Swamiji: In yoga we have namaste, but it’s not just a handshake. It’s, “I honor and respect the divine energy that is within you, that is within myself.” These are profound words. We are so busy being critical, negative, and opinionated toward each other that we forget to honor the essence of who we truly are. But just by meditating on this simple point, you start to respect and value yourself. So how can you then not respect another? When you have humility everything can be achieved. When you are arrogant, you are limiting your perception. Once you start to see a natural joy in your eyes, the deeper inquiry will come naturally.
Jonni: When you utilize the virtue gained from your sadhana, there is greater insight and introspection to explore the internal terrain, with an understanding that you exist beyond what you think and feel. And through a devoted heart—bhakti—you orientate your awareness toward that which you sense to be true. Whether it’s through the framework of the Vedas, or some other religion—Buddhism, Christianity, Islam—whatever it is doesn’t actually matter. What we are seeking is the direct experience of what these beautiful systems actually lead us toward: our divine nature. When you give yourself permission to be with the divine, it squeezes out the impurities of guilt, shame, and unworthiness. Be courageous in facing the fear and discomfort of these feelings, and defy it—transcend it. Be powerful in claiming your spiritual heritage as an expression of the divine, as the divine.
Eoin Finn & Gina Caputo: Cultivating Happiness That Lasts
Gina: It’s a struggle for me to think of a genuinely unhappy time in my life, though I’ve certainly had peaks and valleys. As a teacher though, there was a point when my focus was on myself—on being accepted, appreciated, loved, or respected, and it was making me feel very stressed and negative about yoga. I think I was fearful, which is a potent ingredient for unhappiness. Eventually I realized the lens always has to be turned away from myself and toward service of others.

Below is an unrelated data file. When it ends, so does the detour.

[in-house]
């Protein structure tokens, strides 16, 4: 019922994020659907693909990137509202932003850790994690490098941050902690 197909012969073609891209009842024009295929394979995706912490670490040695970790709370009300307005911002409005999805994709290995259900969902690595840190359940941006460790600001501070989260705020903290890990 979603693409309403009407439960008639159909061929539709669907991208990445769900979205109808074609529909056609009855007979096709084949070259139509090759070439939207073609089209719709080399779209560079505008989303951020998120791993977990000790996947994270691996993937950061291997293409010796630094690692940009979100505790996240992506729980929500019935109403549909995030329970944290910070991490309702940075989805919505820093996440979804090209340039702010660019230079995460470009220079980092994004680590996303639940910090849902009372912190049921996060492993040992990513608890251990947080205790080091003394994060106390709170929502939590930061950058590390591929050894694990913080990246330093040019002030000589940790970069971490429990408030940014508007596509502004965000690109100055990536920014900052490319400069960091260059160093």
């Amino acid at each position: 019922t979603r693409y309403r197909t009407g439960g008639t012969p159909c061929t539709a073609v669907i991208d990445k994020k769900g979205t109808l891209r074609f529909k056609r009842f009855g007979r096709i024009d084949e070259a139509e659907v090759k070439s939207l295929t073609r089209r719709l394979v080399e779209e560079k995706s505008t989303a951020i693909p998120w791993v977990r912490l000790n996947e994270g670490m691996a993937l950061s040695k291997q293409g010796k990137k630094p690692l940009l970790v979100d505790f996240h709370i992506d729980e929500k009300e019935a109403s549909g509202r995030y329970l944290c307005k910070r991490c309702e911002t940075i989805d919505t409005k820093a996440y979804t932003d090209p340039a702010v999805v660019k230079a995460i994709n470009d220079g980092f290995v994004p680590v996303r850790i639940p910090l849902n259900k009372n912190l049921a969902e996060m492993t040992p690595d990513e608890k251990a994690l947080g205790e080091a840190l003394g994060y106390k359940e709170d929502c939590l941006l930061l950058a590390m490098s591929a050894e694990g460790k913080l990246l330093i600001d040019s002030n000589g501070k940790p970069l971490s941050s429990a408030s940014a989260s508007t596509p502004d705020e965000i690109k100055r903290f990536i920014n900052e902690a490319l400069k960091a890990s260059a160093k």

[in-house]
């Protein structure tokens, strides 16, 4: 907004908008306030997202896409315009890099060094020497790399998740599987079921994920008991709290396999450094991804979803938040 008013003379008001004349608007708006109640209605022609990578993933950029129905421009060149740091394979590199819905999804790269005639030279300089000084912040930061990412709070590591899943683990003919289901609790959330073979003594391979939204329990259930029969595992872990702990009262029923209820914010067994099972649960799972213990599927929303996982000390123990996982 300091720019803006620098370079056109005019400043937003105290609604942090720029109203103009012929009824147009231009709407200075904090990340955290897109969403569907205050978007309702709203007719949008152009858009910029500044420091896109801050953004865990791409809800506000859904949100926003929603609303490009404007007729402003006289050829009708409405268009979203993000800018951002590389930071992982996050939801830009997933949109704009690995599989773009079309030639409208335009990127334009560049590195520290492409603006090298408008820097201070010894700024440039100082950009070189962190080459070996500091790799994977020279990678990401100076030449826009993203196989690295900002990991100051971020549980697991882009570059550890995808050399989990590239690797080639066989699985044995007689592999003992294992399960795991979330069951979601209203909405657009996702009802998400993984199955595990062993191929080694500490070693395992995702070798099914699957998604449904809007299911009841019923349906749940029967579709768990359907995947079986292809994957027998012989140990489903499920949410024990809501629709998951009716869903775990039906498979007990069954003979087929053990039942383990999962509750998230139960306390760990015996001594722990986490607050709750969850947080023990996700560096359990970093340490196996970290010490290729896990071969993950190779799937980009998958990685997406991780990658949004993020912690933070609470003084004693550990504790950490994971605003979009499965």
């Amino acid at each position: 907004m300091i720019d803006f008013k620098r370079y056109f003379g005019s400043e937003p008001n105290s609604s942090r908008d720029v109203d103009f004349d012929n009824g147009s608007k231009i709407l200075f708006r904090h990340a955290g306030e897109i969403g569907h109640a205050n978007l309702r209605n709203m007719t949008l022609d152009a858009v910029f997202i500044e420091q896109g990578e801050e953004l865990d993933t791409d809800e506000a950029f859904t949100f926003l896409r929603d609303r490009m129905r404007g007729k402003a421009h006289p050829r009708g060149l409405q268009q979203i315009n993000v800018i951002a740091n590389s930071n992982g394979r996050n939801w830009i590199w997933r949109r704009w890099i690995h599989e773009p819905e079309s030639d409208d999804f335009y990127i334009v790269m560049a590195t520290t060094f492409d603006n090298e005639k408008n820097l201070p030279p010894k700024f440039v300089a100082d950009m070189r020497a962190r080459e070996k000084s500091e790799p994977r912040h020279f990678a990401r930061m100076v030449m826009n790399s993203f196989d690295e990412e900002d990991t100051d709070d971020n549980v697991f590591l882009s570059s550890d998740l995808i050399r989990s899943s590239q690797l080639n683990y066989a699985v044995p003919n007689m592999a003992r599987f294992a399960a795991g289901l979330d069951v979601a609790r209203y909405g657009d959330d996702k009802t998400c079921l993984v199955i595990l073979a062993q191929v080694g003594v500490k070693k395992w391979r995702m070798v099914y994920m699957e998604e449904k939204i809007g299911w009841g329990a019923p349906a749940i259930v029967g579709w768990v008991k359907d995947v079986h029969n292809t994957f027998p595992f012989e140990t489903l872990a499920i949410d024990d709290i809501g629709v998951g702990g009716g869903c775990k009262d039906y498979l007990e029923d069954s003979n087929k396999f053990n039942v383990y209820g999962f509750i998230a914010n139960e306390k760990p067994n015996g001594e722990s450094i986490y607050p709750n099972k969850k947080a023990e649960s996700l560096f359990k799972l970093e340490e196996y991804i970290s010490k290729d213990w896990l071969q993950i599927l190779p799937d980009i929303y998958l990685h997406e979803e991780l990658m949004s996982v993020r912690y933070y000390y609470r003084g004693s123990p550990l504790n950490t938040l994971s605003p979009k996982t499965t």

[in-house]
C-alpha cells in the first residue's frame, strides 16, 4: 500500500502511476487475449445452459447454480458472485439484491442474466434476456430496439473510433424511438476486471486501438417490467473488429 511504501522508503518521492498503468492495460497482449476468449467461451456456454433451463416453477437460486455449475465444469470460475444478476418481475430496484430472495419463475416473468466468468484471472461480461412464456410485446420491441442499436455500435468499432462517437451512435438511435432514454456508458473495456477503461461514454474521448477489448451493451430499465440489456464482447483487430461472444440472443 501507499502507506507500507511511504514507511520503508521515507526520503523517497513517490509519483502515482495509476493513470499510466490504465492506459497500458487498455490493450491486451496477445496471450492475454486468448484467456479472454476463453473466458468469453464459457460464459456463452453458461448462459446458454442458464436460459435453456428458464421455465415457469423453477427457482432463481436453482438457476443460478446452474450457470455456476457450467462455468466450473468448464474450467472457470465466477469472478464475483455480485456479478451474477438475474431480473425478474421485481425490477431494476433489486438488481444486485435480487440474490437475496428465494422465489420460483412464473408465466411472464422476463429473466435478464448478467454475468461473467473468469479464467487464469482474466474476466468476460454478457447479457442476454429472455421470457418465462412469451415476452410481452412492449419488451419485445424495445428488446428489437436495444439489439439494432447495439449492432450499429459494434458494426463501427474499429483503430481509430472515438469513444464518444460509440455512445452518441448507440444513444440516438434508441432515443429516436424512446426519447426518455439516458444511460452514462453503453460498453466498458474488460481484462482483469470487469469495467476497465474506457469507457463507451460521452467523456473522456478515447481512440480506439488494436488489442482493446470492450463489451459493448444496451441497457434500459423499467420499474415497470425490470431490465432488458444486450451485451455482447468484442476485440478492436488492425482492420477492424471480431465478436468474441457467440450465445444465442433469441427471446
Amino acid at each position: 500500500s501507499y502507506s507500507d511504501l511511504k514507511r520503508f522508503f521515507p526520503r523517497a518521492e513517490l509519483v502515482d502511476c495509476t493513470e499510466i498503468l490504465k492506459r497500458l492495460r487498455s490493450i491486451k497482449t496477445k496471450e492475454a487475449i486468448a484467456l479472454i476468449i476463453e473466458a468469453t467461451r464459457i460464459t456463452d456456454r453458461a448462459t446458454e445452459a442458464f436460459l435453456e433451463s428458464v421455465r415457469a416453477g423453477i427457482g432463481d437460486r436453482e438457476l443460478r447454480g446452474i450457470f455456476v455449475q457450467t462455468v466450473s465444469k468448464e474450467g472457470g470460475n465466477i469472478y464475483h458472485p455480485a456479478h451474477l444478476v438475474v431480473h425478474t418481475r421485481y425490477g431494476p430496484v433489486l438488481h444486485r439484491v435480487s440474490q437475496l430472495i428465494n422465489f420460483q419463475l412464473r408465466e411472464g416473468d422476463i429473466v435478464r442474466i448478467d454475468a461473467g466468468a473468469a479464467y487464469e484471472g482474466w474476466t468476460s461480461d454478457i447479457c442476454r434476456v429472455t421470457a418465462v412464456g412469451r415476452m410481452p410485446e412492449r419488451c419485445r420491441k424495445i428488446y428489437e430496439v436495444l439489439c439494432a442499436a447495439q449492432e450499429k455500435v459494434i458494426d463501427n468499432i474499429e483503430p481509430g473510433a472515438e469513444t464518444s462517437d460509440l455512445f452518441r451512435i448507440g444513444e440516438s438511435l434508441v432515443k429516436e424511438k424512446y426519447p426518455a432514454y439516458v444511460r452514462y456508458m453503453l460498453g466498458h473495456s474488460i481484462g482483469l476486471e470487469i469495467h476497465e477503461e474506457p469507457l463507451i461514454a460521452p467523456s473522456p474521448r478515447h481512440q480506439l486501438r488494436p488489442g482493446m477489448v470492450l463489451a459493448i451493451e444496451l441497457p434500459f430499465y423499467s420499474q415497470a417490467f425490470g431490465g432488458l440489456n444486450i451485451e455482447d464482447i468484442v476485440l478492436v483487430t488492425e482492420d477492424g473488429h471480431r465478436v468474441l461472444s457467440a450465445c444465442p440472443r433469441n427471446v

Eoin: I was always pretty happy. It doesn’t mean I haven’t had short dark periods, but I think it’s helpful to recognize that dark times are great opportunities for spiritual growth. When we get in touch with that struggling through darkness, we can recognize that our struggles are what really bind us all together. I’m not sure I got this lesson fully until my dad died. I remember standing on a beach in Vancouver overlooking the ocean with tears streaming down my face, and feeling completely plugged into the experience of what it means to be human.
Gina: There’s a certain amount of contemplative work that must be done to know yourself and others. I try to see the humor in doing the “shadow work,” the inward journey that is practicing yoga. Sometimes that’s hard—what you discover there might not be in alignment with what you’d like to think as a human being, a student, or even as a teacher. I remind people to relax around their process. There are times when it does get really heavy for people, but it’s such a wonderful opportunity for empathy and connection when we can laugh at ourselves a little bit.